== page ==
The trickle has become a steady flow of juicy Google stuff. Now Andy Rubin shows off Android 3.0 “Honeycomb” on a prototype Motorola tablet. Nice. Bullet-list thoughts:
- New minimalist lock screen. Nice.
- Having used the iPad, I’m not in the market for an LCD tablet. I want a Pixel Qi (“color e-ink”) tablet.
- The buttons in the bottom left of this image, vaguely resemble “back”, “home”, and “something” buttons. Could that be software button replacements for the notorious Android hardware buttons? If so, cheers all around!
- … if they are indeed software button replacements, what a brilliant place to put them. One problem with the iPad browser is that the back button is the desktop-logical upper-left corner, far away from your fingers.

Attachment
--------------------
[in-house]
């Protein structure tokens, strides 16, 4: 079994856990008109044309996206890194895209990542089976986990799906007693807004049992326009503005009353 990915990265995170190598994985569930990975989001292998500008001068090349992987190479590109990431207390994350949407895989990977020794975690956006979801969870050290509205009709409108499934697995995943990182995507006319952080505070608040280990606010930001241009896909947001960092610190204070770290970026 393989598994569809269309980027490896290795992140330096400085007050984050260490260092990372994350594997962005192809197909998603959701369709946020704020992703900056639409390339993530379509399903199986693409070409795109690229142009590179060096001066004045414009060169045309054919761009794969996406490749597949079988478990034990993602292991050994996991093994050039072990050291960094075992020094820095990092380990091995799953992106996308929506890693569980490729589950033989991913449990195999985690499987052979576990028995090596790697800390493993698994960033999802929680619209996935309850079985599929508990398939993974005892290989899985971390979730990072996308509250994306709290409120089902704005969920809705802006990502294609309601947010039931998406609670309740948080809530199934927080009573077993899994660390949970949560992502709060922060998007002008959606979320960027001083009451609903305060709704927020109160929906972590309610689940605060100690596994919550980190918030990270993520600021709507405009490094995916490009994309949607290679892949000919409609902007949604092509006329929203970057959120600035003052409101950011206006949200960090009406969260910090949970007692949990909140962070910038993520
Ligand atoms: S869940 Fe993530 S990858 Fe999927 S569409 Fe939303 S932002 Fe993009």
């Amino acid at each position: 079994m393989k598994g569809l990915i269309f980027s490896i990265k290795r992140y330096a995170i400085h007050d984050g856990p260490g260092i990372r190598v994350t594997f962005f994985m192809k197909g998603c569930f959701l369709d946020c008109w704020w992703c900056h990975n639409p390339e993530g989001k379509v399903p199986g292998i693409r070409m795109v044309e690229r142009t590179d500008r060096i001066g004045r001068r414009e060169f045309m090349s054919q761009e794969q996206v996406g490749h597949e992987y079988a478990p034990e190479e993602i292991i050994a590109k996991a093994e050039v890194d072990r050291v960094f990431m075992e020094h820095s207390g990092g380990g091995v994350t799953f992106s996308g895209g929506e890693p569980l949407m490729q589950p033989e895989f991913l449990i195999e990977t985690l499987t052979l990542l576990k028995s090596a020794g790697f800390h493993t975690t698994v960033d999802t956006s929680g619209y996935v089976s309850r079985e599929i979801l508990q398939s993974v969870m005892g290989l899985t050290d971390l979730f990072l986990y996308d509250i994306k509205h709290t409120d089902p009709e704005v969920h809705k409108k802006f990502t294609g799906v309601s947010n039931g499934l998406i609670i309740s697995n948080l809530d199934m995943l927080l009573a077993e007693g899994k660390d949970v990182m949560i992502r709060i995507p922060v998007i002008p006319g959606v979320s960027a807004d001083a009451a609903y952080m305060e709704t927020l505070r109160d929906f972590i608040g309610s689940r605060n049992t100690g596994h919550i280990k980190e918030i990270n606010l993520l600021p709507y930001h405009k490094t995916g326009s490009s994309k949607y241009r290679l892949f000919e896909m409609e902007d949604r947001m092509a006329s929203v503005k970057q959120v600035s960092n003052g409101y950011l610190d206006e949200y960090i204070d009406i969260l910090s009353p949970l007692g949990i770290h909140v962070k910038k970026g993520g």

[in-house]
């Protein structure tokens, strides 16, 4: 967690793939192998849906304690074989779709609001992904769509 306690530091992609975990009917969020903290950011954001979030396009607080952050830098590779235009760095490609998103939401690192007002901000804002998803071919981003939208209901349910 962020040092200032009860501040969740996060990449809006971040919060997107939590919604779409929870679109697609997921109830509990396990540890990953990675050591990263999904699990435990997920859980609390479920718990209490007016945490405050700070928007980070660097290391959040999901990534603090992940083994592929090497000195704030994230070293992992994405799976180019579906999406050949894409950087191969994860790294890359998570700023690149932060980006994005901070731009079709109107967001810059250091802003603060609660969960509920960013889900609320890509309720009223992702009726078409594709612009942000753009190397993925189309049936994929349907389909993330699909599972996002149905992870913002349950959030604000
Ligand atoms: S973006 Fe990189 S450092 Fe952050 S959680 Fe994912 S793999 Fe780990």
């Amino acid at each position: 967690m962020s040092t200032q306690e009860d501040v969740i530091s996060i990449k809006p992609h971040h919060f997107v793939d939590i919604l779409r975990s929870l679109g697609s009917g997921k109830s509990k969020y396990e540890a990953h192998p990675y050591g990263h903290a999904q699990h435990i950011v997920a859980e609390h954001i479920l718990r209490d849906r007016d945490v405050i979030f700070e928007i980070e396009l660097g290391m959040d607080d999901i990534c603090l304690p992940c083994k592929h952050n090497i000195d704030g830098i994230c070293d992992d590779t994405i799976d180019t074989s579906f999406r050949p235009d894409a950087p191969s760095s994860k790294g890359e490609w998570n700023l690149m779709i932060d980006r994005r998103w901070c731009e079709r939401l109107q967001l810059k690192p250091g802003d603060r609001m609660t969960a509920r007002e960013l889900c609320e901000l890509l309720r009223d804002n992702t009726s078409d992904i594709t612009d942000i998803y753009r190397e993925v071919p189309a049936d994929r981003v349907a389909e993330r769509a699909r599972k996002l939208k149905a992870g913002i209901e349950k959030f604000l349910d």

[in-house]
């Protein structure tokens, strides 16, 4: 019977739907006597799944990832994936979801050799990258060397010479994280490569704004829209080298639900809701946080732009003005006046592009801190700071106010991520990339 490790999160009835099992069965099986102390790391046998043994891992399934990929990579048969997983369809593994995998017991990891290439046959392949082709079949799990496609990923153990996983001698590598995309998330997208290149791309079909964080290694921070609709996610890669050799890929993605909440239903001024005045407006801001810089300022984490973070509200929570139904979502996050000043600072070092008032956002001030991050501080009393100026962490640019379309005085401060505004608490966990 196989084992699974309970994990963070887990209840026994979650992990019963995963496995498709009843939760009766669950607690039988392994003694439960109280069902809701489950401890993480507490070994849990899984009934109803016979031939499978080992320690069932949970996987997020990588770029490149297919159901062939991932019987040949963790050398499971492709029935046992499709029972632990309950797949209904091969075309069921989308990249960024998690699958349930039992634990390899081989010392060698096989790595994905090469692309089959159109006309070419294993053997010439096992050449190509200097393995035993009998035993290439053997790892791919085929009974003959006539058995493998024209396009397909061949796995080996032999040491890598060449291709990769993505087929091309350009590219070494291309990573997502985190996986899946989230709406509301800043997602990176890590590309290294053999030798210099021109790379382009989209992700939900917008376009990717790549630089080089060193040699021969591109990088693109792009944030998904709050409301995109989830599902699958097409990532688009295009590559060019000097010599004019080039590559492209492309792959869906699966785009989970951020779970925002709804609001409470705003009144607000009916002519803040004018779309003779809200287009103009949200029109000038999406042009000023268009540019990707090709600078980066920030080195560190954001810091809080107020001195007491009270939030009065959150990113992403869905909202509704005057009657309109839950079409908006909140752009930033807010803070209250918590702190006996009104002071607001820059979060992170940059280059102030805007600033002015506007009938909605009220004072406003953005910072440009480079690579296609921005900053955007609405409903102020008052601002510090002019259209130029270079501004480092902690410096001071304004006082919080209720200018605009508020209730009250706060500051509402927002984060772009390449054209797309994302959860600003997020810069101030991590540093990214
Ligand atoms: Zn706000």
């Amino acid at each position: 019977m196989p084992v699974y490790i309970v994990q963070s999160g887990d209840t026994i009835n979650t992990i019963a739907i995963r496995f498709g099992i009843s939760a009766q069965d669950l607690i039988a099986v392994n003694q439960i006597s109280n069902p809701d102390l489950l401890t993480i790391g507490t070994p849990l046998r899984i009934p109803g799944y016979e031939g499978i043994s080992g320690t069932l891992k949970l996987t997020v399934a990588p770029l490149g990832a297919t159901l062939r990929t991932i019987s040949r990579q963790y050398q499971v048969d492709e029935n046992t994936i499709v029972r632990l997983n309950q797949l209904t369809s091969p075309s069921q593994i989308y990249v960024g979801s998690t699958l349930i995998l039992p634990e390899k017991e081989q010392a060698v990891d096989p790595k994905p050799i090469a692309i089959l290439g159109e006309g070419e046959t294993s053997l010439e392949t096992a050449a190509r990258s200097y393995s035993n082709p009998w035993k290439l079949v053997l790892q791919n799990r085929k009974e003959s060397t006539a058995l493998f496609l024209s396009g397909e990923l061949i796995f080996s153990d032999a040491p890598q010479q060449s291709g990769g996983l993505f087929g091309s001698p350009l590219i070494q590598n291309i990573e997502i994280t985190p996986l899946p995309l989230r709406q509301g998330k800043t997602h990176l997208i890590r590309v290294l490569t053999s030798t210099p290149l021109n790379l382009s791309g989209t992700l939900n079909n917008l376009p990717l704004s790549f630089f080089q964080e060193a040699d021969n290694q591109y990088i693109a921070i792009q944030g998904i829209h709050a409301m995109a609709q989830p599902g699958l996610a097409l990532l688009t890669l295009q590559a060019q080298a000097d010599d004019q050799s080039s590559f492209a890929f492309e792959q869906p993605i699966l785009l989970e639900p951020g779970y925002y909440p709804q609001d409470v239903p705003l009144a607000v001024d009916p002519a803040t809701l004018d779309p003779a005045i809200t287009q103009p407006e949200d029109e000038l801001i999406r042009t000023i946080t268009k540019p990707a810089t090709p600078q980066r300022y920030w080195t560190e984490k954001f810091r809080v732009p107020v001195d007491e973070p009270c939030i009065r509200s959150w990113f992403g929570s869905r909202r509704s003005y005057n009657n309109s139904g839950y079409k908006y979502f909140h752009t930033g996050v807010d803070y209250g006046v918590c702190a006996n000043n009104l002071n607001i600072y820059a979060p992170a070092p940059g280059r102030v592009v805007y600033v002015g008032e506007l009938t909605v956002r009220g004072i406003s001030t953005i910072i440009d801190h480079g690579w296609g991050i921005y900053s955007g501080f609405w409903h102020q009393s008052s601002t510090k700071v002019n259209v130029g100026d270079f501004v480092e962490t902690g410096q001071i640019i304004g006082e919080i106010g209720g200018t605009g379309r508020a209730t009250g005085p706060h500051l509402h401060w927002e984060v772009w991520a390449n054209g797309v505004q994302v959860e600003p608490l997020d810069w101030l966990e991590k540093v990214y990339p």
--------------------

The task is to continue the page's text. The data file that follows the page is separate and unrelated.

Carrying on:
- What a clean main UI. Through the blur, it looks like the notification tray holds a google search field, voice input field, apps drawer and “configure” dropdown. The main screen looks configurable like Android is as usual — widgets, apps where you want them. The bottommost dock is nowhere to be found, which makes sense for a tablet since that’s not something you have in your pocket, hence not in the need of super duper real estate for the dialer and the browser.
- The fact that the app drawer is intact, hints that the Android “configurable homescreen” paradigm is intact. This is in contrast to the iOS approach, which puts every app you install on your homescreen, and uninstalls every app you remove from your homescreen. The latter makes a lot of sense, but it looks like Google is running and iterating with the former approach.
Next on the Google menu: Google Chrome OS and Chrome Web Apps.
[Update]: The tablet does indeed have software-only system buttons. That’s awesome. Here’s the video.